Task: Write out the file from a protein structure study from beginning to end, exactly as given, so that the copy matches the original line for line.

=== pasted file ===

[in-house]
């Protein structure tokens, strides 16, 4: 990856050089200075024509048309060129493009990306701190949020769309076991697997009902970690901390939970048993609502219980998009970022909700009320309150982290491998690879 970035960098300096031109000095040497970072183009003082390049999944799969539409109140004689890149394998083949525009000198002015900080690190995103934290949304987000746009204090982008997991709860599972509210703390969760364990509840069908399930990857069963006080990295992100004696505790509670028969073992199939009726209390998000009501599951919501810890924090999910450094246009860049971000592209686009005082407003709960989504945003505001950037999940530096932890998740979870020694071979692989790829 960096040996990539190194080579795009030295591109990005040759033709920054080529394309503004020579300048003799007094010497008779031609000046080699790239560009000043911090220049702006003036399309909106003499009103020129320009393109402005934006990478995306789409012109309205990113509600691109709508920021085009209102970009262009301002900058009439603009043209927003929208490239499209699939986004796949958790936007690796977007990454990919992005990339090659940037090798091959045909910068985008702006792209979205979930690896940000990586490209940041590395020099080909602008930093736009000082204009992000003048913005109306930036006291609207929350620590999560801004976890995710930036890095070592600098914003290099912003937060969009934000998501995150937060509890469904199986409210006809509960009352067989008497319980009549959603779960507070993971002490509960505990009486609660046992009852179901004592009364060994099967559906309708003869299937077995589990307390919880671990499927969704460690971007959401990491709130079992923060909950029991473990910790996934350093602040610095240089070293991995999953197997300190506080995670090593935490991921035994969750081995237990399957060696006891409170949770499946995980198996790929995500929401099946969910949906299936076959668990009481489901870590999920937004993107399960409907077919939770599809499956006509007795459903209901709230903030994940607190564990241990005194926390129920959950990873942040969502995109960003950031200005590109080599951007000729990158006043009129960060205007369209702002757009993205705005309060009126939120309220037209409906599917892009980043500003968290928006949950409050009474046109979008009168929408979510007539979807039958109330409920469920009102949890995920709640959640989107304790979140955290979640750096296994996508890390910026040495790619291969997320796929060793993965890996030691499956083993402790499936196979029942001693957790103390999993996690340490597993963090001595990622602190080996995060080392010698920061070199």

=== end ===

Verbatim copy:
[in-house]
């Protein structure tokens, strides 16, 4: 990856050089200075024509048309060129493009990306701190949020769309076991697997009902970690901390939970048993609502219980998009970022909700009320309150982290491998690879 970035960098300096031109000095040497970072183009003082390049999944799969539409109140004689890149394998083949525009000198002015900080690190995103934290949304987000746009204090982008997991709860599972509210703390969760364990509840069908399930990857069963006080990295992100004696505790509670028969073992199939009726209390998000009501599951919501810890924090999910450094246009860049971000592209686009005082407003709960989504945003505001950037999940530096932890998740979870020694071979692989790829 960096040996990539190194080579795009030295591109990005040759033709920054080529394309503004020579300048003799007094010497008779031609000046080699790239560009000043911090220049702006003036399309909106003499009103020129320009393109402005934006990478995306789409012109309205990113509600691109709508920021085009209102970009262009301002900058009439603009043209927003929208490239499209699939986004796949958790936007690796977007990454990919992005990339090659940037090798091959045909910068985008702006792209979205979930690896940000990586490209940041590395020099080909602008930093736009000082204009992000003048913005109306930036006291609207929350620590999560801004976890995710930036890095070592600098914003290099912003937060969009934000998501995150937060509890469904199986409210006809509960009352067989008497319980009549959603779960507070993971002490509960505990009486609660046992009852179901004592009364060994099967559906309708003869299937077995589990307390919880671990499927969704460690971007959401990491709130079992923060909950029991473990910790996934350093602040610095240089070293991995999953197997300190506080995670090593935490991921035994969750081995237990399957060696006891409170949770499946995980198996790929995500929401099946969910949906299936076959668990009481489901870590999920937004993107399960409907077919939770599809499956006509007795459903209901709230903030994940607190564990241990005194926390129920959950990873942040969502995109960003950031200005590109080599951007000729990158006043009129960060205007369209702002757009993205705005309060009126939120309220037209409906599917892009980043500003968290928006949950409050009474046109979008009168929408979510007539979807039958109330409920469920009102949890995920709640959640989107304790979140955290979640750096296994996508890390910026040495790619291969997320796929060793993965890996030691499956083993402790499936196979029942001693957790103390999993996690340490597993963090001595990622602190080996995060080392010698920061070199």